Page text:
Washington, DC - Today the United States, Canada, and Mexico submitted an amendment to the Montreal Protocol on Substances that Deplete the Ozone Layer to phase down the production and consumption of hydrofluorocarbons (HFCs), which are highly potent greenhouse gases being used as replacements for substances being phased out under the Montreal Protocol.

The North American proposal calls on all countries to take action to reduce their consumption and production of HFCs. If adopted, the amendment could yield benefits through 2050 of over 90 gigatons of carbon dioxide-equivalent reductions, roughly equal to two years of current global annual anthropogenic emissions of greenhouse gases.

The Montreal Protocol on Substances that Deplete the Ozone Layer is a global agreement to protect the stratospheric ozone layer through measures to control production and consumption of ozone-depleting substances (ODS). The Montreal Protocol has achieved universal ratification and is considered by many to be the most successful multilateral environmental treaty to date. While in most instances actions through the Montreal Protocol have simultaneously decreased greenhouse gases, unfortunately the current phase-out of ODS has had the unintended consequence of increasing greenhouse gases as ODS are replaced with HFCs. Continued growth in air-conditioning and refrigeration demand coupled with the phase-out of ODS are rapidly increasing demand for HFCs used as coolants, and many HFCs are thousands of times more potent greenhouse gases than carbon dioxide.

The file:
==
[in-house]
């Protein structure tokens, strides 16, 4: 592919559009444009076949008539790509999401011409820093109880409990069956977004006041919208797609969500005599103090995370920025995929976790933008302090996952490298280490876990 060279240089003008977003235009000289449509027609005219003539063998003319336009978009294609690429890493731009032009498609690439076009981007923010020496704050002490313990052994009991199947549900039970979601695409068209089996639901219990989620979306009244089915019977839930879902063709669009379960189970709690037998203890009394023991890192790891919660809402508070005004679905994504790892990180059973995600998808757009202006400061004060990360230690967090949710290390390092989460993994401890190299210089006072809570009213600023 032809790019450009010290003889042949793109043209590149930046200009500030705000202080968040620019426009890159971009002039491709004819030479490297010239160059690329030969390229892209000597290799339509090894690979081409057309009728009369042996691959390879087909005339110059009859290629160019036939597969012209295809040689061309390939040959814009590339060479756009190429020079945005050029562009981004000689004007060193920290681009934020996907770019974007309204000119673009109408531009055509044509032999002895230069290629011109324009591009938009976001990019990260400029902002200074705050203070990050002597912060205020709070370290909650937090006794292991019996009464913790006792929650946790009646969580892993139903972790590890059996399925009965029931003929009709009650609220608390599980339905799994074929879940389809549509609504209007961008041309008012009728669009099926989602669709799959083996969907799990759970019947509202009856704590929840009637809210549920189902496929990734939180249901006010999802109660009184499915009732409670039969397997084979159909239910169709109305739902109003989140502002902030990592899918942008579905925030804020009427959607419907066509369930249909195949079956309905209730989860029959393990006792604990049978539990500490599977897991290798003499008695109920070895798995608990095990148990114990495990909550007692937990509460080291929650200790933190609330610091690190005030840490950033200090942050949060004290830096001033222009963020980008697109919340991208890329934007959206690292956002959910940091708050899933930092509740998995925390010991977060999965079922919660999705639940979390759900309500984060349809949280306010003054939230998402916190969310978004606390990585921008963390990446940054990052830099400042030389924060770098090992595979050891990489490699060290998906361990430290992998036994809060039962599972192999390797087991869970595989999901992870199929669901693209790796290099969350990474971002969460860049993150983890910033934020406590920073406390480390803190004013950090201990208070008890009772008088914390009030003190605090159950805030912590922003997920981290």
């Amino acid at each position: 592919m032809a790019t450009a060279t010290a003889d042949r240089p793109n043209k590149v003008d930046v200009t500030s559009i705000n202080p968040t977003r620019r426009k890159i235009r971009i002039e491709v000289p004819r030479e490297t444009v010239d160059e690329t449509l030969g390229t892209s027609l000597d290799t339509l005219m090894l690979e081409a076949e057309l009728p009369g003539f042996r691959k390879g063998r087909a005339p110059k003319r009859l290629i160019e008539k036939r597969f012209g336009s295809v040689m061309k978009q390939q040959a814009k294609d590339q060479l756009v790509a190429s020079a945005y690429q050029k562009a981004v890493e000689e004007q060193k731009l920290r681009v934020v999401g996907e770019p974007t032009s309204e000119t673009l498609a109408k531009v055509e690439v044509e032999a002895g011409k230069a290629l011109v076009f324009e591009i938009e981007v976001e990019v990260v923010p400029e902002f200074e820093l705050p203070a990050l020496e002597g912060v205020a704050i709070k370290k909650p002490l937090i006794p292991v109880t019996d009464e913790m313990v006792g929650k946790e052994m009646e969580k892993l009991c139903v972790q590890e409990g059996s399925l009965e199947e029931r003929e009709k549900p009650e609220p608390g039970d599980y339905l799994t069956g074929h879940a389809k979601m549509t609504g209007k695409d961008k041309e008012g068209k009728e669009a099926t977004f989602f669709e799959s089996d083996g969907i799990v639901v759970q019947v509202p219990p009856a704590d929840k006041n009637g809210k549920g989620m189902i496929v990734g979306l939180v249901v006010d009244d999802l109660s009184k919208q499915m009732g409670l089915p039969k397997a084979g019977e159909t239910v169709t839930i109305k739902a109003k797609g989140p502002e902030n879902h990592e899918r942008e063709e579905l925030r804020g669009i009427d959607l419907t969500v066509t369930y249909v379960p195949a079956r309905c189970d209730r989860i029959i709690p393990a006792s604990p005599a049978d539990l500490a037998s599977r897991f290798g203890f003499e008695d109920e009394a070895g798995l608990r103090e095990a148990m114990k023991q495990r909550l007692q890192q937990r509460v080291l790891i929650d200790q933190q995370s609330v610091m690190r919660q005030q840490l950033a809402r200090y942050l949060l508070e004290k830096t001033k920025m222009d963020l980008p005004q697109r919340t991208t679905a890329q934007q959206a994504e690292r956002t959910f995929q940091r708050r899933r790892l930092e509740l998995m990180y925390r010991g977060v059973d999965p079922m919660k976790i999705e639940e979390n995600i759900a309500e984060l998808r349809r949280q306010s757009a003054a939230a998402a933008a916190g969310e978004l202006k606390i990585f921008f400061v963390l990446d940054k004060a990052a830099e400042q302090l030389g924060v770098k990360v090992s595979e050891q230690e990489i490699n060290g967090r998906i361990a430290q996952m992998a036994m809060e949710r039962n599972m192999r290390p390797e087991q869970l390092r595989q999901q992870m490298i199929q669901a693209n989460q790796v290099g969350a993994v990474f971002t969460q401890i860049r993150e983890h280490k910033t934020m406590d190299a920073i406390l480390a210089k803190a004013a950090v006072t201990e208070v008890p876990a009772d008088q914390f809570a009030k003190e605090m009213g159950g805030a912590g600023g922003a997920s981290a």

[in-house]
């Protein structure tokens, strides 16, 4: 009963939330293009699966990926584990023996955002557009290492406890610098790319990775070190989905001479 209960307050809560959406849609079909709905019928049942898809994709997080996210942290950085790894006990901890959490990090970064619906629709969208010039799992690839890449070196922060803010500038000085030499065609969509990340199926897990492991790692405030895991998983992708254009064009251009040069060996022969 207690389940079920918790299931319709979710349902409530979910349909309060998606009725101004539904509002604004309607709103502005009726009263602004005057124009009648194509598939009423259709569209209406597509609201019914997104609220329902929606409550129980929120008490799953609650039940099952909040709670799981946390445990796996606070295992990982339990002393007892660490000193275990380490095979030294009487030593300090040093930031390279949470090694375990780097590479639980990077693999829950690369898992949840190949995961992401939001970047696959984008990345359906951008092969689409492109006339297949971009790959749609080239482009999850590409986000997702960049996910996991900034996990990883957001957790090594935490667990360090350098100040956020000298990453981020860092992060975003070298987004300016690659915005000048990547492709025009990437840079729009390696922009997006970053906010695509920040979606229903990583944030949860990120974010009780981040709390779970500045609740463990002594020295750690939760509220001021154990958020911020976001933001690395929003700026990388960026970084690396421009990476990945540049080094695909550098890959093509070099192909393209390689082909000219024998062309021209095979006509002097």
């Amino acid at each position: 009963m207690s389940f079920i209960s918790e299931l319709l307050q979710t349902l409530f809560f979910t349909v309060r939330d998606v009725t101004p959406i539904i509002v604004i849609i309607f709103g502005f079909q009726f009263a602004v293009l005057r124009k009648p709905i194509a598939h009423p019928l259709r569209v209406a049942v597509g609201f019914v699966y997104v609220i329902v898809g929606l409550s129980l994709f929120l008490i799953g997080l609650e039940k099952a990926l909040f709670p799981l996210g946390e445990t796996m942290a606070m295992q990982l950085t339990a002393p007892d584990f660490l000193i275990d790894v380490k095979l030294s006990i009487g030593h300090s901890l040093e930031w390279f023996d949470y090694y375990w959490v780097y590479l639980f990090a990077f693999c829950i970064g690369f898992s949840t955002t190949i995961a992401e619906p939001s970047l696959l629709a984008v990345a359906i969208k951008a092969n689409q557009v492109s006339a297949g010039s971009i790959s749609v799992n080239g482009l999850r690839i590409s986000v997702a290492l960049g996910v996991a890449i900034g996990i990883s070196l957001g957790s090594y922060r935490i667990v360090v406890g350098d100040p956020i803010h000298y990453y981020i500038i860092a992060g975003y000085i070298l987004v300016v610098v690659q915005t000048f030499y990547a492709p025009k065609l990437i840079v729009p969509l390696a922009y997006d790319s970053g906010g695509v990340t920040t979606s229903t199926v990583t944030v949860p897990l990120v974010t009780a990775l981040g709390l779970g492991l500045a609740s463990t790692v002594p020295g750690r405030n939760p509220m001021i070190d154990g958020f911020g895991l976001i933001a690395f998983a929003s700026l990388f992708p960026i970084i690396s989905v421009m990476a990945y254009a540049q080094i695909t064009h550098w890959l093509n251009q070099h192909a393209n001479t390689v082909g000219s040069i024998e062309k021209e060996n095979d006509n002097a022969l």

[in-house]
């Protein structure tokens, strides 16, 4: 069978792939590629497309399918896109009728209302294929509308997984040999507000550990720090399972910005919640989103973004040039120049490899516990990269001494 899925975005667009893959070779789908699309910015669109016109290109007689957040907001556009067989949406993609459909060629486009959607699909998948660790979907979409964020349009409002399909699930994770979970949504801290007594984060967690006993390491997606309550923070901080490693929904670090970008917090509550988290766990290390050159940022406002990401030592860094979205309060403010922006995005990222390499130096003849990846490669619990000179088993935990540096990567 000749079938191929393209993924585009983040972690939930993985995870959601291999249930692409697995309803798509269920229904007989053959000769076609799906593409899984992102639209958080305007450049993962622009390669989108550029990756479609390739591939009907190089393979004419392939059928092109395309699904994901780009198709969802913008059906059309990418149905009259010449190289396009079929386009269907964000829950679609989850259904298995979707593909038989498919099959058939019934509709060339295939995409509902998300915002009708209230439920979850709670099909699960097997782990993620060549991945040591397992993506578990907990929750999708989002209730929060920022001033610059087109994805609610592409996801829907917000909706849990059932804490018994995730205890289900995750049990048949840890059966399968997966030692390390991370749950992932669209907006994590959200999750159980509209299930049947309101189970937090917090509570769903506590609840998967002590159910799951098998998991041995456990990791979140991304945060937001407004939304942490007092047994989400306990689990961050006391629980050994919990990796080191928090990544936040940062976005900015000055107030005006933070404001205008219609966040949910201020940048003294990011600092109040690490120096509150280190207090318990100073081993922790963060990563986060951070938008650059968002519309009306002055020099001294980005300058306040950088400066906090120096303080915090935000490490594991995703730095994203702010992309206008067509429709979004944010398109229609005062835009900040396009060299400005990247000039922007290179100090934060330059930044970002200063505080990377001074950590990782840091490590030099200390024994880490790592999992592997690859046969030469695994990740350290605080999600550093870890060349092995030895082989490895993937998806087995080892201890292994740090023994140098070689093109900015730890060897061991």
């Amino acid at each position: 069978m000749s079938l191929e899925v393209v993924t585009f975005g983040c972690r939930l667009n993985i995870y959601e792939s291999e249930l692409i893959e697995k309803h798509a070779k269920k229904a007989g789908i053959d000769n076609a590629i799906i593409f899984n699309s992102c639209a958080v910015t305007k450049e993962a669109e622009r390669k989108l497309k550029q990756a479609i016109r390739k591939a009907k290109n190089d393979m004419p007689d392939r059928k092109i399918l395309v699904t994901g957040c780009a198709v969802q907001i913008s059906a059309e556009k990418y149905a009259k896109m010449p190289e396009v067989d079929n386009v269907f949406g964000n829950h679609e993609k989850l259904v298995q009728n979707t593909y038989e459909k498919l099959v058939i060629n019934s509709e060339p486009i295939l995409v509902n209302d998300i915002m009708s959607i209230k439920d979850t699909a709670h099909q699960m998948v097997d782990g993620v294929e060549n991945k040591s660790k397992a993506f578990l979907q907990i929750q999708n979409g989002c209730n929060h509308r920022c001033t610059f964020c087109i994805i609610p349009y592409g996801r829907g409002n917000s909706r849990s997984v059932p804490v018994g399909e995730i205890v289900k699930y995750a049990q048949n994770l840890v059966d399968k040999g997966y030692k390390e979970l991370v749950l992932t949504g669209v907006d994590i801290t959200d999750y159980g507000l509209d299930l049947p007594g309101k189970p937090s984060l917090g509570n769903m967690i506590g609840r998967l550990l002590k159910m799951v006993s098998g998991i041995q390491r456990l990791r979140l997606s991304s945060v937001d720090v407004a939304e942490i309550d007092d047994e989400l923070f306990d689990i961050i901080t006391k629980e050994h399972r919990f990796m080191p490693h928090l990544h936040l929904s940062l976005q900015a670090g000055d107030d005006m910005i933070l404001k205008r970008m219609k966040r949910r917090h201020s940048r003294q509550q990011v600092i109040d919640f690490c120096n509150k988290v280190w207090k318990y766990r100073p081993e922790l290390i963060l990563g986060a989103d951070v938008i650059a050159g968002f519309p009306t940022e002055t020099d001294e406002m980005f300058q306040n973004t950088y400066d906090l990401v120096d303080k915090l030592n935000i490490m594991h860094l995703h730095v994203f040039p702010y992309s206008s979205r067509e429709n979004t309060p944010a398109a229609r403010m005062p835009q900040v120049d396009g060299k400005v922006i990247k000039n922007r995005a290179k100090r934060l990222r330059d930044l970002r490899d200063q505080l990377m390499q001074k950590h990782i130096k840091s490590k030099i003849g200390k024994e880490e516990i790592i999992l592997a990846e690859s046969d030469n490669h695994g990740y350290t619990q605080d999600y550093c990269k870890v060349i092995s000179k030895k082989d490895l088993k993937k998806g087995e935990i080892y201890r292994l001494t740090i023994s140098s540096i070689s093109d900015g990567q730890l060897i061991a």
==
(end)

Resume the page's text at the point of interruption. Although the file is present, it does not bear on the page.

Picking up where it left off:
For more information on the Montreal Protocol and North American Amendment, please see hhttp://www.state.gov/e/oes/eqt/chemicalpollution/83007.htm